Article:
Published: 06:00, 07 June 2021
It was dubbed the quiet landslide, an election distinguished by the fact that the outcome was never really in doubt.
Four years after Labour had stormed to power in 1997, voters rewarded Tony Blair a second term in office.
It was as remarkable a result as four years earlier: with Labour nationally losing just five seats and the Conservatives, under the helm of William Hague, making a solitary gain.
It was the second biggest win in electoral history and Kent was as important a battleground as it had been in the first landslide in 1997.
Blair himself cited the county as one of the key areas - describing constituencies in Kent as “seats for decades that we thought we could never win.”
The party’s battle bus pitched up a number of times, bookending the start and the end of the campaign.
Despite fears that 1997 might prove to be a one-off, the opinion polls indicating a commanding lead proved accurate: it retained the eight seats in Kent it had secured four years earlier.
The timing of the election was delayed because of the continuing outbreak of foot and mouth disease, with the poll taking place in June rather than May.
The campaign itself lacked real drama and debate, briefly sparking to life when Labour deputy leader John Prescott threw a punch at a protester who had flung an egg at him during a campaign rally in Wales.
In his autobiography, Blair wrote how the incident had derailed the party’s manifesto launch, “sinking serious policy to the bottom of the political sea.”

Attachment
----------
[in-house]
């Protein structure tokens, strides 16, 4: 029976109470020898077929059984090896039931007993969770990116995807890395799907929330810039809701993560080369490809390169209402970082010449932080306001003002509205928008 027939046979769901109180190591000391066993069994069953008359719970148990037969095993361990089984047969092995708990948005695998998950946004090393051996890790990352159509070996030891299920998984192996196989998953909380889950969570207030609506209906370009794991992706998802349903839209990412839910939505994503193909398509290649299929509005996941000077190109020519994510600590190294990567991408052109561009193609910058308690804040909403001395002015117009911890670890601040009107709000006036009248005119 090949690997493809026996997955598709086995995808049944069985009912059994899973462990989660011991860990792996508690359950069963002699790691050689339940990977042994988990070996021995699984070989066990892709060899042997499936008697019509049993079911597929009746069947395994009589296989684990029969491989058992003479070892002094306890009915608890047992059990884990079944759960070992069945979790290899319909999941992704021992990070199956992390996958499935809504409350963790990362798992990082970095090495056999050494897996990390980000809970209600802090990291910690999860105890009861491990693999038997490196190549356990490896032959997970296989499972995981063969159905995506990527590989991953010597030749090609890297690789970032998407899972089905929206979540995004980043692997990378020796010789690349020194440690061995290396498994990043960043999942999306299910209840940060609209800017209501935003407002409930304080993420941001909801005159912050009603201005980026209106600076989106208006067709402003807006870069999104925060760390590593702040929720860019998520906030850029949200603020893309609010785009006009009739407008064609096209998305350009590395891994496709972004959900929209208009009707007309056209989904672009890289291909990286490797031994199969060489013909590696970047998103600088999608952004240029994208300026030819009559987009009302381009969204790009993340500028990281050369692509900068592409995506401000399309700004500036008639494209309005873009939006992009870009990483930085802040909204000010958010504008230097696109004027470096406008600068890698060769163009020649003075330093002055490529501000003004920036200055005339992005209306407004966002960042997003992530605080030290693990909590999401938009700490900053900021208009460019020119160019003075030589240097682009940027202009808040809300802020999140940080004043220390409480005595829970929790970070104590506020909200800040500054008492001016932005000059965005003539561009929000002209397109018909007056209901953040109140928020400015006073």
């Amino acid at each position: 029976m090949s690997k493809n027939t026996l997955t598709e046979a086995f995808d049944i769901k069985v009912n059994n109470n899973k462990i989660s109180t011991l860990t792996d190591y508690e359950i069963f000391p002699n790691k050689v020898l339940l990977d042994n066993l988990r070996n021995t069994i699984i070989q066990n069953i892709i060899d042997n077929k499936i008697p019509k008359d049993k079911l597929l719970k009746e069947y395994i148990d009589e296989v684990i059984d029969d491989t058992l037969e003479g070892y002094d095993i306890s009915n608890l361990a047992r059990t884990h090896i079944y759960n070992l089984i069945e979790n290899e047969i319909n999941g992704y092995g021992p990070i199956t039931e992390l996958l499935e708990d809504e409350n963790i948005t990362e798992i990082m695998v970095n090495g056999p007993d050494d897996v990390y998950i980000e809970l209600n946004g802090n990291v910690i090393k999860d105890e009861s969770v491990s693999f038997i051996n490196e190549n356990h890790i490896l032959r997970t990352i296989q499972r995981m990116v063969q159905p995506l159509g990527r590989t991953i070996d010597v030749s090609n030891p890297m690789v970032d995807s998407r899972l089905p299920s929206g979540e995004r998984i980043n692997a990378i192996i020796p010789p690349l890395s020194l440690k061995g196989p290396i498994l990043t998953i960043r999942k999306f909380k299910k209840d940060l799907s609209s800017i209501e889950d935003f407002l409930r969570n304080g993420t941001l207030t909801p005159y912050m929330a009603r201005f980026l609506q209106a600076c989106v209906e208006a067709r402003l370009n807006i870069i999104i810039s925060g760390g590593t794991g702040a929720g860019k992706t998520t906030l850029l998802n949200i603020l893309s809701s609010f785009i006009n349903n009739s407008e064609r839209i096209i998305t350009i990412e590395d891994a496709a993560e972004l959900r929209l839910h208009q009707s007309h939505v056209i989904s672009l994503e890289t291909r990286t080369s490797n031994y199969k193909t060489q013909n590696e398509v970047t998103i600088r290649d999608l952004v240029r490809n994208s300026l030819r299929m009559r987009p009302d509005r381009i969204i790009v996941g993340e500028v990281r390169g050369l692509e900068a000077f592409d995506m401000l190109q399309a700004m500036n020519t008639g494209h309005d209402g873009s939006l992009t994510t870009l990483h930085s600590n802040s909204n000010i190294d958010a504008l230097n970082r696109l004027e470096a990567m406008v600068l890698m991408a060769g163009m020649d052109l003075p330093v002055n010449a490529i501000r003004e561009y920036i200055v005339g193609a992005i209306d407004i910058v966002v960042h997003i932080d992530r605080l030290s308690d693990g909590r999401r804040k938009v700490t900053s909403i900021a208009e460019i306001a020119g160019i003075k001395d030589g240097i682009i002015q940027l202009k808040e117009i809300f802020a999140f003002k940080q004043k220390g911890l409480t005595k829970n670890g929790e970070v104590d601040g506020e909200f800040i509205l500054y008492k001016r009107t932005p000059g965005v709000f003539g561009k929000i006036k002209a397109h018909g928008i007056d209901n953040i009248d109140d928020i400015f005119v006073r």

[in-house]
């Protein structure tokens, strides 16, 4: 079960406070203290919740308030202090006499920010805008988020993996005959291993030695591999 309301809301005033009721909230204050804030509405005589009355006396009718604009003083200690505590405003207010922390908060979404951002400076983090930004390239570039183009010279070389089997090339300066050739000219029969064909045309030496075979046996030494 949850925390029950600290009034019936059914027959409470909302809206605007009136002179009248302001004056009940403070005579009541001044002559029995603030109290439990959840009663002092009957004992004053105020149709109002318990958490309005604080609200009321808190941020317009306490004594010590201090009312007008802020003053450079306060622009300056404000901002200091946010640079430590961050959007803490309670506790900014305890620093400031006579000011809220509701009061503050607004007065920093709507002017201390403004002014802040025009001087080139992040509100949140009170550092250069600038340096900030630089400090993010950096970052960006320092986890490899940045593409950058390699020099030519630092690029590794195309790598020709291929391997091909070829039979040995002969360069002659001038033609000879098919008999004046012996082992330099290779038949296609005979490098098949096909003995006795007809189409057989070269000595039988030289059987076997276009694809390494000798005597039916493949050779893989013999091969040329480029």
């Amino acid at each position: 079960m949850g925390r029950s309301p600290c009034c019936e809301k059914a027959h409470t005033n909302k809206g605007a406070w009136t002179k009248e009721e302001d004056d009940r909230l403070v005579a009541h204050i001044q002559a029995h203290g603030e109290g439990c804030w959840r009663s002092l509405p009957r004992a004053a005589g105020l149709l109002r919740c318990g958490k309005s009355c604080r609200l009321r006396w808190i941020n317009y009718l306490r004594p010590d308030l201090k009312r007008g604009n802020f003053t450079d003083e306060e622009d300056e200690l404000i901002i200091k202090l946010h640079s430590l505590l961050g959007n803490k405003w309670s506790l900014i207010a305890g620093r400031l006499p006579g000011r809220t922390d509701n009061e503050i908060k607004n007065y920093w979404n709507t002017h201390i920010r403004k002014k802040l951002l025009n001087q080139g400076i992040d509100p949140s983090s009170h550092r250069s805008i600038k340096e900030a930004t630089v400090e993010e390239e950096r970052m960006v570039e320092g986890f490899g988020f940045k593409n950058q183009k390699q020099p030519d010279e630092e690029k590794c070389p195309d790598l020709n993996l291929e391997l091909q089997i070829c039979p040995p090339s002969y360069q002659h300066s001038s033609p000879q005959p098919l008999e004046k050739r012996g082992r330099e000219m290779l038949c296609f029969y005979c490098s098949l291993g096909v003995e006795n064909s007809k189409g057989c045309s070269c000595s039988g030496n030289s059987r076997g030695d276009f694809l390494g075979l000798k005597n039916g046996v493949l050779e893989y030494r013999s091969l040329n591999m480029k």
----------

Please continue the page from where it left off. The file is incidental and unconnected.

It didn't seem to have adversely affected his or the party's fortunes -in fact, some voters seemed to have thought Prescott reacted in the way many would have.
Labour’s 2001 victory arguably represented its high watermark; in the following election in 2005 it held on to seven of the eight Kent seats but did so with vastly reduced majorities - dubbed “super marginals.”
In 2010, under the new leader Gordon Brown, the party lost all the seats it had won in three successive elections and a Conservative coalition with the Liberal Democrats took over.
Two decades on, what happened to the Kent MPs who contributed to Labour’s unparalleled period in office?
Dr Steve Ladyman, South Thanet MP 1997-2010:
Since leaving politics, he has had a number of roles in the social care sector and set up his own company, Oak Retirement, in 2012.
Prior to that, in 2010 he was chief executive of a company managing retirement properties in the UK.
More recently he joined Wiltshire Health and Care, an organisation providing community care to the elderly and vulnerable as its chief executive.
As an MP, he had a spell as transport minister and may be remembered more for an appearance on the BBC’s “Top Gear” show, when he admitted to having nine points on his licence for speeding offences. He set a lap time in the 'Reasonably Priced Car' section of the show, faster than Clarkson's own best time
Derek Wyatt (Sittingbourne and Sheppey) 1997-2010
A former England rugby international who played club rugby for Bedford and Bath, he was an early champion of the digital revolution. He won comfortably in 2001 but four years later, he saw his majority whittled down to just 79 votes - the third most marginal seat in the country - and decided to stand down in 2010.